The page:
Dr. Dennis Kinlaw, former president of Asbury College, makes a great observation about our concern to impress others:

“Many of us have a fetish about appearance. I am not talking about clothing and external appearance, although that can be part of it. I am talking about wanting to impress other people all the time, refusing to lose in front of other people, choosing not to accept even second best … What insufferable bondage it is for us and for those we love when we have to look good at every social engagement and in every situation.”
—from This Day With the Master

You've got to cut Martha some slack, though. Because Martha was right to question Mary sitting at Jesus’ feet – women in that culture didn’t become disciples and study scripture – they served the men! Martha was trying to comply with the conventions of her day - she was trying to meet what she assumed were everyone else's expectations of her as a woman. What expectations, what stereotypes today are binding you, squeezing you into a mold that isn’t from God? Note what the apostle Paul says about this in Romans 12.2:

"Don’t copy the behavior and customs of this world, but let God transform you into a new person by changing the way you think. Then you will learn to know God’s will for you, which is good and pleasing and perfect." (from the New Living Translation)

Jesus gives Mary (and Martha!) permission to break out of the old stereotypes and expectations - the world's behaviors and customs - in order to receive something better, something that truly fills the inner life. Martha is in the conventional role – it is Mary who is not being a “productive member of society” according to their criteria. But it is Martha’s anxiety and worry that are keeping her from enjoying the fact that Jesus is right there, he is available to her for a relationship and for spiritual nurture.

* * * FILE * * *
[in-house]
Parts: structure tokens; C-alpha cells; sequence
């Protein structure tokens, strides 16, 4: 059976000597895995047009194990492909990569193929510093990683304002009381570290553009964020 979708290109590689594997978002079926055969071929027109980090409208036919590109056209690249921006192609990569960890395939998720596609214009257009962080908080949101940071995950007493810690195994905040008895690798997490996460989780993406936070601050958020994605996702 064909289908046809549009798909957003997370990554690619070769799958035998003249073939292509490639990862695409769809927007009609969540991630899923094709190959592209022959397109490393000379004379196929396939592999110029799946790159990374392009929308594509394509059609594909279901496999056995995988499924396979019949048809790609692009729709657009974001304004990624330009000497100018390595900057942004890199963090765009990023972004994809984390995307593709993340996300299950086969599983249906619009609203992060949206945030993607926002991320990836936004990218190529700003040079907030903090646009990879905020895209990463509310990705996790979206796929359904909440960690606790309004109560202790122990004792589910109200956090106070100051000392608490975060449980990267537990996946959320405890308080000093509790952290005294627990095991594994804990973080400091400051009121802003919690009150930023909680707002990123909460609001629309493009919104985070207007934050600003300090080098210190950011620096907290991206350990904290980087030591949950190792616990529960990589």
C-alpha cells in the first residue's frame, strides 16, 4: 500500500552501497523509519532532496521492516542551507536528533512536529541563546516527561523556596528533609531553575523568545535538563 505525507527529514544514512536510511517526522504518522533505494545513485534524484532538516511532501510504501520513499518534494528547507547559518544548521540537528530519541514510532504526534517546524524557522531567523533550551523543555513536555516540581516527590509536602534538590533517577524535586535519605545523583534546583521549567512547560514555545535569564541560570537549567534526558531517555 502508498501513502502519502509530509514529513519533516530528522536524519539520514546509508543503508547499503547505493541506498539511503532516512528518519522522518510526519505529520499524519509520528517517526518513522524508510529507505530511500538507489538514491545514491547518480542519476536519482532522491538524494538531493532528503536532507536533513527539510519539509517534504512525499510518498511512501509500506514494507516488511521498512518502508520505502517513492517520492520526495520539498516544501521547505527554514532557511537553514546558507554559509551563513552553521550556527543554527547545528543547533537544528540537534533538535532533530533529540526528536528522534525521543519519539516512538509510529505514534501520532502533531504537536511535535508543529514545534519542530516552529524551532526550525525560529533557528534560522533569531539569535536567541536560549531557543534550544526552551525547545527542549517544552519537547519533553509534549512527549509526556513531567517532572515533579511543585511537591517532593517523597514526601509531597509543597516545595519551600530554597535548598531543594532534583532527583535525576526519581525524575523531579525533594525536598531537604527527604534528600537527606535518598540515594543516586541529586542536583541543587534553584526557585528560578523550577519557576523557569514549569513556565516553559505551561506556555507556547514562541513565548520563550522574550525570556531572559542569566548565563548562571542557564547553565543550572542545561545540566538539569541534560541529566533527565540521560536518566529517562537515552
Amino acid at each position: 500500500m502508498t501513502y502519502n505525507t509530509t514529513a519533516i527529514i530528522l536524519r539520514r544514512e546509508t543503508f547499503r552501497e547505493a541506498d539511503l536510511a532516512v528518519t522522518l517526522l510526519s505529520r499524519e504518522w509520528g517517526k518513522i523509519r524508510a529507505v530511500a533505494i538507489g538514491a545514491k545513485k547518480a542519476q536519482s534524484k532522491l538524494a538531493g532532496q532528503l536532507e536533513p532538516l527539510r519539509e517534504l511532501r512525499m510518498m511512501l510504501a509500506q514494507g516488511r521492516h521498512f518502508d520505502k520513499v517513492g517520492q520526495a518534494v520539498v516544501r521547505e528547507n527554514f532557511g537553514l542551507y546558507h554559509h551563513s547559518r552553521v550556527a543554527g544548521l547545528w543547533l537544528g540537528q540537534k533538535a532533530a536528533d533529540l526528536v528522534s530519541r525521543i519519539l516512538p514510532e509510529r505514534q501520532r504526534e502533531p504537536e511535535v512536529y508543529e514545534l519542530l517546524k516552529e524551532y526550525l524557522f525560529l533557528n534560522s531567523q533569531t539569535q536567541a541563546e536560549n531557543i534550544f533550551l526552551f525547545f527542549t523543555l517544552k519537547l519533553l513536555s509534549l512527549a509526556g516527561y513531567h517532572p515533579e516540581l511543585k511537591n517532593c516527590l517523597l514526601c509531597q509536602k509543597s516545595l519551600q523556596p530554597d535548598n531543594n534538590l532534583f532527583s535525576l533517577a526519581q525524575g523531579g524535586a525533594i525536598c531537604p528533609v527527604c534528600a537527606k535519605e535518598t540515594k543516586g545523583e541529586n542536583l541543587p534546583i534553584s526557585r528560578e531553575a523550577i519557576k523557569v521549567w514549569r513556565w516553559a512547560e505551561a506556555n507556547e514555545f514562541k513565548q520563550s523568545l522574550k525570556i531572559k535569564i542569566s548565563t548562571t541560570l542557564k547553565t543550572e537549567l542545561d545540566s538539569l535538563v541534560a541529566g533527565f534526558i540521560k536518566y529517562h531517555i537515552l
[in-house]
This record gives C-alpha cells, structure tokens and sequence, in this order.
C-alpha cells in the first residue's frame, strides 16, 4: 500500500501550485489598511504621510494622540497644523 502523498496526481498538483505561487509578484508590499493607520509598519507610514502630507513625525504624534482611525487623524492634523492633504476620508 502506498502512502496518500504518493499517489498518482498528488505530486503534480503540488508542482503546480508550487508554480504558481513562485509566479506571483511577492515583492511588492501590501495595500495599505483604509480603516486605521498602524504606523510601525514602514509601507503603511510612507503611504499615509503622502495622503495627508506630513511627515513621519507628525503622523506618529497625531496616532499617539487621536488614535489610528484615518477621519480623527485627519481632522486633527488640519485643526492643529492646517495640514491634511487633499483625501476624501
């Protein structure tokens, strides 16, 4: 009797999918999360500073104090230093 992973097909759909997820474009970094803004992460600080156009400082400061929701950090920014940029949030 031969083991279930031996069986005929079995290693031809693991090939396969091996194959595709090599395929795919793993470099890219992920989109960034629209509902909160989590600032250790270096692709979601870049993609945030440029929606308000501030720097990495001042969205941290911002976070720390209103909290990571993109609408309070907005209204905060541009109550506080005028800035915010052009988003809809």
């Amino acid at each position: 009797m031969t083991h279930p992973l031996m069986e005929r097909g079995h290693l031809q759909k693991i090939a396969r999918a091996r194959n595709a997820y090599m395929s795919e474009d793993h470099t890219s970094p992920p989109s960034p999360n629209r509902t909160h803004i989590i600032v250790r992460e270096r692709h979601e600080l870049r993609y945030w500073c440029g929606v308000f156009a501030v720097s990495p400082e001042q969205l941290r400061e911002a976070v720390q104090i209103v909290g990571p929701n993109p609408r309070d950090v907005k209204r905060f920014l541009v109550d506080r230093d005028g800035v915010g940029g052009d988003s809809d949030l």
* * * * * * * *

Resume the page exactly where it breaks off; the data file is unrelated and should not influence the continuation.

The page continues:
So imagine something with me: think of your life as a plate (we always talk about our plate being full, so you understand the metaphor)…your plate starts out empty; you can put anything on it that you want...or you can let others load it up for you as well…

When you’re putting those “portions” on your “plate” – ask yourself:
• Is your plate too full?
• Is all this stuff on your plate healthy?
• Is all this stuff going to give you “indigestion”?
• What would happen if you left some of this food on your plate—or dumped it down the garbage disposal? Would the world end?
• What are you putting on your family’s or friends’ plates?

• Have you left any room on your plate for Jesus, the “better portion”?

Jesus promises that there is a better way to live than constantly overloading your life’s “plate” with more and more! Are you ready to leave behind the old behaviors and customs - the stereotypes and expectations other have for you? Are you ready to sit at Jesus' feet and learn a new way of living - are you ready for the "better portion" - some real soul food - on your plate?

Stay Connected,

Pastor Mike